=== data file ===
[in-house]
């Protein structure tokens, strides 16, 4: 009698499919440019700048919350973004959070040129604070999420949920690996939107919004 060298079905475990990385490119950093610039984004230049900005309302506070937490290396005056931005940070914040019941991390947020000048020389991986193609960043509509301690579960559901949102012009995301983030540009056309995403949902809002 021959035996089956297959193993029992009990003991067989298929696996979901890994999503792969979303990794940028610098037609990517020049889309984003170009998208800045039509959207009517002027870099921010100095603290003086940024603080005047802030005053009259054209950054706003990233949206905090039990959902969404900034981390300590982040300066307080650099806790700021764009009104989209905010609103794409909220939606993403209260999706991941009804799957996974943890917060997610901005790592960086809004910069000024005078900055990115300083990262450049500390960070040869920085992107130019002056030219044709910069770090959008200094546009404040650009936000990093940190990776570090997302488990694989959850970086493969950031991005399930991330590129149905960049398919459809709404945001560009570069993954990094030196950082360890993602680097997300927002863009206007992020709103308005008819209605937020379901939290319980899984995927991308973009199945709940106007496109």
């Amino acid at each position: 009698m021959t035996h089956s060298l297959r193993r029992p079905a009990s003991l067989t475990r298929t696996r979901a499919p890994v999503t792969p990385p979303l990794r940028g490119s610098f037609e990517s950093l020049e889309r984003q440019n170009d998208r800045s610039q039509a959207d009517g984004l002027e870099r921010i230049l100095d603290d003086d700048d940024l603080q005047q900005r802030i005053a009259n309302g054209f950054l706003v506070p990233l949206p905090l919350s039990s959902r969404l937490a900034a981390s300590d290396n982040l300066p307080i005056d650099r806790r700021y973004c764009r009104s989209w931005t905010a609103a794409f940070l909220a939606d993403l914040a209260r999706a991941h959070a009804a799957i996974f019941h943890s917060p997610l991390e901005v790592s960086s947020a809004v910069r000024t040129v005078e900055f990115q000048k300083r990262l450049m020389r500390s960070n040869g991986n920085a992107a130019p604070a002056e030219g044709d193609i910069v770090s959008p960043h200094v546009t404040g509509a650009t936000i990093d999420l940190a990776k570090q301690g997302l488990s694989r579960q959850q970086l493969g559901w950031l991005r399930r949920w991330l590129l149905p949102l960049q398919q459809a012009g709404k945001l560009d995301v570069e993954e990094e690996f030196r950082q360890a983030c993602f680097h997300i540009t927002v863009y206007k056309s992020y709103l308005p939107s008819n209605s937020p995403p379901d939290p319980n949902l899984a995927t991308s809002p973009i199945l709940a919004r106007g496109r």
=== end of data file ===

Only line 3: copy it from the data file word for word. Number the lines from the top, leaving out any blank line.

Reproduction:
């Amino acid at each position: 009698m021959t035996h089956s060298l297959r193993r029992p079905a009990s003991l067989t475990r298929t696996r979901a499919p890994v999503t792969p990385p979303l990794r940028g490119s610098f037609e990517s950093l020049e889309r984003q440019n170009d998208r800045s610039q039509a959207d009517g984004l002027e870099r921010i230049l100095d603290d003086d700048d940024l603080q005047q900005r802030i005053a009259n309302g054209f950054l706003v506070p990233l949206p905090l919350s039990s959902r969404l937490a900034a981390s300590d290396n982040l300066p307080i005056d650099r806790r700021y973004c764009r009104s989209w931005t905010a609103a794409f940070l909220a939606d993403l914040a209260r999706a991941h959070a009804a799957i996974f019941h943890s917060p997610l991390e901005v790592s960086s947020a809004v910069r000024t040129v005078e900055f990115q000048k300083r990262l450049m020389r500390s960070n040869g991986n920085a992107a130019p604070a002056e030219g044709d193609i910069v770090s959008p960043h200094v546009t404040g509509a650009t936000i990093d999420l940190a990776k570090q301690g997302l488990s694989r579960q959850q970086l493969g559901w950031l991005r399930r949920w991330l590129l149905p949102l960049q398919q459809a012009g709404k945001l560009d995301v570069e993954e990094e690996f030196r950082q360890a983030c993602f680097h997300i540009t927002v863009y206007k056309s992020y709103l308005p939107s008819n209605s937020p995403p379901d939290p319980n949902l899984a995927t991308s809002p973009i199945l709940a919004r106007g496109r």